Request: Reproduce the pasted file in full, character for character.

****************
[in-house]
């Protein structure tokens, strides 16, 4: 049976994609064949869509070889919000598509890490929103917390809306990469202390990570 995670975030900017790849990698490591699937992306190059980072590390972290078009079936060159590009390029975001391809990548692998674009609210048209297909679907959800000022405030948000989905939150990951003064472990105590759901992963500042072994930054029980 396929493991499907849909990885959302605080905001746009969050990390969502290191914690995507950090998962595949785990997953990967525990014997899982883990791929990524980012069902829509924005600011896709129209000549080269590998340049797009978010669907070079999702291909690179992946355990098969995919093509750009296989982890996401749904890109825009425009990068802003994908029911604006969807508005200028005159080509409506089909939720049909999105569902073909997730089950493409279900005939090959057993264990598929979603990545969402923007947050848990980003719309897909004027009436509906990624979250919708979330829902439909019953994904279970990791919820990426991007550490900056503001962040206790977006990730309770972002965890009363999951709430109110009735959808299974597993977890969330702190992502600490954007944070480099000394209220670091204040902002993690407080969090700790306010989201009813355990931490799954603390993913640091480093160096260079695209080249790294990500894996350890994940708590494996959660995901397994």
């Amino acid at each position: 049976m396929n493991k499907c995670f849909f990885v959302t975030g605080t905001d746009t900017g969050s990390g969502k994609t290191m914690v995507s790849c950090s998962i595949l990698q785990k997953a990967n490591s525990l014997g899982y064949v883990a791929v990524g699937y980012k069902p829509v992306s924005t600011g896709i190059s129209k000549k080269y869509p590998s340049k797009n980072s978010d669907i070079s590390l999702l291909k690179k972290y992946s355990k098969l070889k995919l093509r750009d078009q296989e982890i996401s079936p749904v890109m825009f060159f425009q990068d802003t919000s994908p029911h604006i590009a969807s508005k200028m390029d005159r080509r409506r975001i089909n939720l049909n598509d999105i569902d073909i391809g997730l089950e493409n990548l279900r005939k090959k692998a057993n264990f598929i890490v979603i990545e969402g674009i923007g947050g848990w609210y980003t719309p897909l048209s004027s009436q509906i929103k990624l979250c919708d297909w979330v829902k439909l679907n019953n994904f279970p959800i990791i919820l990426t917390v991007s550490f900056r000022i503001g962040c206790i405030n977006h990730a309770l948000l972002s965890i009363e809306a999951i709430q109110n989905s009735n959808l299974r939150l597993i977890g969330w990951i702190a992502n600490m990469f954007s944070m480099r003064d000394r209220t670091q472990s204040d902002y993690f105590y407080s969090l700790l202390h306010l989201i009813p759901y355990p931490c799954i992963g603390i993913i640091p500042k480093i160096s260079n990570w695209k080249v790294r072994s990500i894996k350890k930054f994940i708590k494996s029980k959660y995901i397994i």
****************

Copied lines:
[in-house]
């Protein structure tokens, strides 16, 4: 049976994609064949869509070889919000598509890490929103917390809306990469202390990570 995670975030900017790849990698490591699937992306190059980072590390972290078009079936060159590009390029975001391809990548692998674009609210048209297909679907959800000022405030948000989905939150990951003064472990105590759901992963500042072994930054029980 396929493991499907849909990885959302605080905001746009969050990390969502290191914690995507950090998962595949785990997953990967525990014997899982883990791929990524980012069902829509924005600011896709129209000549080269590998340049797009978010669907070079999702291909690179992946355990098969995919093509750009296989982890996401749904890109825009425009990068802003994908029911604006969807508005200028005159080509409506089909939720049909999105569902073909997730089950493409279900005939090959057993264990598929979603990545969402923007947050848990980003719309897909004027009436509906990624979250919708979330829902439909019953994904279970990791919820990426991007550490900056503001962040206790977006990730309770972002965890009363999951709430109110009735959808299974597993977890969330702190992502600490954007944070480099000394209220670091204040902002993690407080969090700790306010989201009813355990931490799954603390993913640091480093160096260079695209080249790294990500894996350890994940708590494996959660995901397994």
């Amino acid at each position: 049976m396929n493991k499907c995670f849909f990885v959302t975030g605080t905001d746009t900017g969050s990390g969502k994609t290191m914690v995507s790849c950090s998962i595949l990698q785990k997953a990967n490591s525990l014997g899982y064949v883990a791929v990524g699937y980012k069902p829509v992306s924005t600011g896709i190059s129209k000549k080269y869509p590998s340049k797009n980072s978010d669907i070079s590390l999702l291909k690179k972290y992946s355990k098969l070889k995919l093509r750009d078009q296989e982890i996401s079936p749904v890109m825009f060159f425009q990068d802003t919000s994908p029911h604006i590009a969807s508005k200028m390029d005159r080509r409506r975001i089909n939720l049909n598509d999105i569902d073909i391809g997730l089950e493409n990548l279900r005939k090959k692998a057993n264990f598929i890490v979603i990545e969402g674009i923007g947050g848990w609210y980003t719309p897909l048209s004027s009436q509906i929103k990624l979250c919708d297909w979330v829902k439909l679907n019953n994904f279970p959800i990791i919820l990426t917390v991007s550490f900056r000022i503001g962040c206790i405030n977006h990730a309770l948000l972002s965890i009363e809306a999951i709430q109110n989905s009735n959808l299974r939150l597993i977890g969330w990951i702190a992502n600490m990469f954007s944070m480099r003064d000394r209220t670091q472990s204040d902002y993690f105590y407080s969090l700790l202390h306010l989201i009813p759901y355990p931490c799954i992963g603390i993913i640091p500042k480093i160096s260079n990570w695209k080249v790294r072994s990500i894996k350890k930054f994940i708590k494996s029980k959660y995901i397994i």